NCERT Solutions for Class 12 Maths Chapter 13 Exercise 13.2 in Hindi and English Medium updated for academic session 2022-2023. All the contents like PDF solutions and Video solutions are free to use without any login or password. We have updated our contents even for state boards like UP board, MP board and other state boards.
Class 12 Maths Chapter 13 Exercise 13.2 Solutions
Class 12 Maths Chapter 13 Exercise 13.2 in Hindi and English Medium
|Exercise: 13.2||Hindi and English Medium Solution|
Class 12 Maths Chapter 13 Exercise 13.2 in Videos
For mobile, download Class 12 Maths App in English Medium and Class 12 Ganit App in Hindi Medium. So far, in probability, we have discussed ways of finding the probability of events. If we have two events from the same sample location, does information about the occurrence of one event affect the probability of another event? Let us try to answer this question by doing a random experiment in which the result is equally likely. Consider the use of tossing three appropriate coins.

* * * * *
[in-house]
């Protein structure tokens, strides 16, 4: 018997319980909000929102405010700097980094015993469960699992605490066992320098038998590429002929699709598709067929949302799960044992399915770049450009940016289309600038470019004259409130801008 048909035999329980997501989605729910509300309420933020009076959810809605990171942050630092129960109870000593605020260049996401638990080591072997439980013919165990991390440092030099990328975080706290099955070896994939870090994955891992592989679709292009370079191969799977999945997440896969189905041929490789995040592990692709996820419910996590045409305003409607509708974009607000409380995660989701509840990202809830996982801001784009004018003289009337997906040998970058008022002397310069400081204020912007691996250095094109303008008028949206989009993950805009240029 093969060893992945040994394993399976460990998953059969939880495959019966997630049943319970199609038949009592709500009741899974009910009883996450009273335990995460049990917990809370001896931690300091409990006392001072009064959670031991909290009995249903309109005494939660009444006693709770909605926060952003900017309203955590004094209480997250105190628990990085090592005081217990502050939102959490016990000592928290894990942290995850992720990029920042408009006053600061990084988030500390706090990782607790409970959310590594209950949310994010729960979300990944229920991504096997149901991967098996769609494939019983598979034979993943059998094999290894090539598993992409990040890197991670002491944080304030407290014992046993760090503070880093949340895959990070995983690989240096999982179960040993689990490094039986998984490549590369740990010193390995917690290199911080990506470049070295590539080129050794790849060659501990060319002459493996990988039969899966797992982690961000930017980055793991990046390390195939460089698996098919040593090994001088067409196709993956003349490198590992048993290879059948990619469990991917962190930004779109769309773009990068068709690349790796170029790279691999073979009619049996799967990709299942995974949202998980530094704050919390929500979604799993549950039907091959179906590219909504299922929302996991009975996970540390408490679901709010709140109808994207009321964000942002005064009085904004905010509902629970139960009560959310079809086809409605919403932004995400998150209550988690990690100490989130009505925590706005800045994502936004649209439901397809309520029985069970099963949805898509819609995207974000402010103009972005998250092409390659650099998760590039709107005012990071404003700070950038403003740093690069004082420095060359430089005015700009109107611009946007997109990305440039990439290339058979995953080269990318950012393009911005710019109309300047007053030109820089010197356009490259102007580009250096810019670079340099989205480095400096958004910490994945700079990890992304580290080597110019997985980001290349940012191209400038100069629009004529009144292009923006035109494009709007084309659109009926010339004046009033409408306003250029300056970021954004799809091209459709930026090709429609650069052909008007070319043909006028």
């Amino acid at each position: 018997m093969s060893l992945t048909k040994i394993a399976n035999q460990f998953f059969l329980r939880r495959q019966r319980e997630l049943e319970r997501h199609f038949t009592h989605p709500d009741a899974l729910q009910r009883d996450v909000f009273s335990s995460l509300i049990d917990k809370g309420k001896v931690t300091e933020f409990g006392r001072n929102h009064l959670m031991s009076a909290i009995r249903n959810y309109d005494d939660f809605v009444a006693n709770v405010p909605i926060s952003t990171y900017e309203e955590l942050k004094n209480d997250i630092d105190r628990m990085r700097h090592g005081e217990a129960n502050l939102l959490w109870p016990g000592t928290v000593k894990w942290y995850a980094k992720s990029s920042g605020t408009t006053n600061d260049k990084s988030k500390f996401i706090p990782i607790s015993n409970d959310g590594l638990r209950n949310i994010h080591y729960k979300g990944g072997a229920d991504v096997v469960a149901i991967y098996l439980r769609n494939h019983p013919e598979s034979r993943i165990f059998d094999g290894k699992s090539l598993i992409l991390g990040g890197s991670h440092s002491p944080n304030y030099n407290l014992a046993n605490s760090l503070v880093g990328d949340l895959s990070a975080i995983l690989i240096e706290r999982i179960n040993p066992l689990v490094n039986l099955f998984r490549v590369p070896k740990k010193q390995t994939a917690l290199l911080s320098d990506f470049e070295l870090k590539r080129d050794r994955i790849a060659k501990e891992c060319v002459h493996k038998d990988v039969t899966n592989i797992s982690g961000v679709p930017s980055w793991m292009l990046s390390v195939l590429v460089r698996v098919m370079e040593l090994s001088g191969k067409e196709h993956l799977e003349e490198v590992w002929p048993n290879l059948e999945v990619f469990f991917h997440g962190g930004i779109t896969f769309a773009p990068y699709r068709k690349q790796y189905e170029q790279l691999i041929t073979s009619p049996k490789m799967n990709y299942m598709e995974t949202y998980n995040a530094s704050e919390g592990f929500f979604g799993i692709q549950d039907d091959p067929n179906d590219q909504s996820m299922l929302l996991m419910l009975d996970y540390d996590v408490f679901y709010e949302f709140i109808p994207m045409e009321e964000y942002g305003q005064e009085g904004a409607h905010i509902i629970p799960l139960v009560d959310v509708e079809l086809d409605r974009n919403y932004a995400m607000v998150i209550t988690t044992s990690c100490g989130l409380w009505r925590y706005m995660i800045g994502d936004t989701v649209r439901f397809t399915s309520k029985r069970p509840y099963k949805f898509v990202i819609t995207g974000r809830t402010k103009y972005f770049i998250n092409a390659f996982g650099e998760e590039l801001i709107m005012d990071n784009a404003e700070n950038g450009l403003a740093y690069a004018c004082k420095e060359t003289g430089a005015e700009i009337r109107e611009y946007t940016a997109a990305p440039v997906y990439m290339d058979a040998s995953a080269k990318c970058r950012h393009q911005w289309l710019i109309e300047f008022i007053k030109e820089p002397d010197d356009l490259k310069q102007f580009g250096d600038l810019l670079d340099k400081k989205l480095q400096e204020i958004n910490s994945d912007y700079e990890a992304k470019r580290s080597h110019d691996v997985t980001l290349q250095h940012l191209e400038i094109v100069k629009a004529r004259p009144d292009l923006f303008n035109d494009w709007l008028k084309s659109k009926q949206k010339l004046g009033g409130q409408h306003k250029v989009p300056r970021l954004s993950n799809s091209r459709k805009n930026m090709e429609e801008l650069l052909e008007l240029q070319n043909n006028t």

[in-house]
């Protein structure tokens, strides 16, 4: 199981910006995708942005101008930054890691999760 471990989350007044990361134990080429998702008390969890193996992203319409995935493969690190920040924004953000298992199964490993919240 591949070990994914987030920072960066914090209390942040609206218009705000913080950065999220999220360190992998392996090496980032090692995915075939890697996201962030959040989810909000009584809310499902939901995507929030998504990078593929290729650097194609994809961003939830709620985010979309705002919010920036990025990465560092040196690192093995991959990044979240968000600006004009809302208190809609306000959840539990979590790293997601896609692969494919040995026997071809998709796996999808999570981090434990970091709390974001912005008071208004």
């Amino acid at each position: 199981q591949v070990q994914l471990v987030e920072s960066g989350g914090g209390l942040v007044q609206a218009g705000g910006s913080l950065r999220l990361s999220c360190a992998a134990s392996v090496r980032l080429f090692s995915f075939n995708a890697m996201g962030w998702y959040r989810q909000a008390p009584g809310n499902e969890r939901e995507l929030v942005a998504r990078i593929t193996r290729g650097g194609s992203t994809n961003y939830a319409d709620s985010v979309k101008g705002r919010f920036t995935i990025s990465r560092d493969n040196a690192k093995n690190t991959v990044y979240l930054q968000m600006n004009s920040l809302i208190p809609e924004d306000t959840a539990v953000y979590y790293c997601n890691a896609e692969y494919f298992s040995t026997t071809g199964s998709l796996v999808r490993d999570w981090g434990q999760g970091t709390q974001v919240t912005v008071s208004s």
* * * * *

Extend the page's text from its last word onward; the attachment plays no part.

The sample space for the experiment contains 8 digits. Now suppose that the first coin is given a tail, what is the probability of having two heads? With information on the occurrence of the first coin, we believe that cases in which the first coin does not result should be considered when the possibility of two heads is explored. This information reduces our sample space. In other words, the additional information actually tells us that the condition can be considered as a new random experiment for which the sample space contains only those results that are compatible with the occurrence of the event.
Mean of a Random Variable
The mean or expectation of a random variable x is the sum of the products of all possible values of x by their respective probabilities.
Why do we find variance?
The mean of a random variable does not give us information about the variability in the values of the random variable. In fact, if the variance is small, the values of the random variable are close to the mean. Random variables with different probability distributions may have similar means.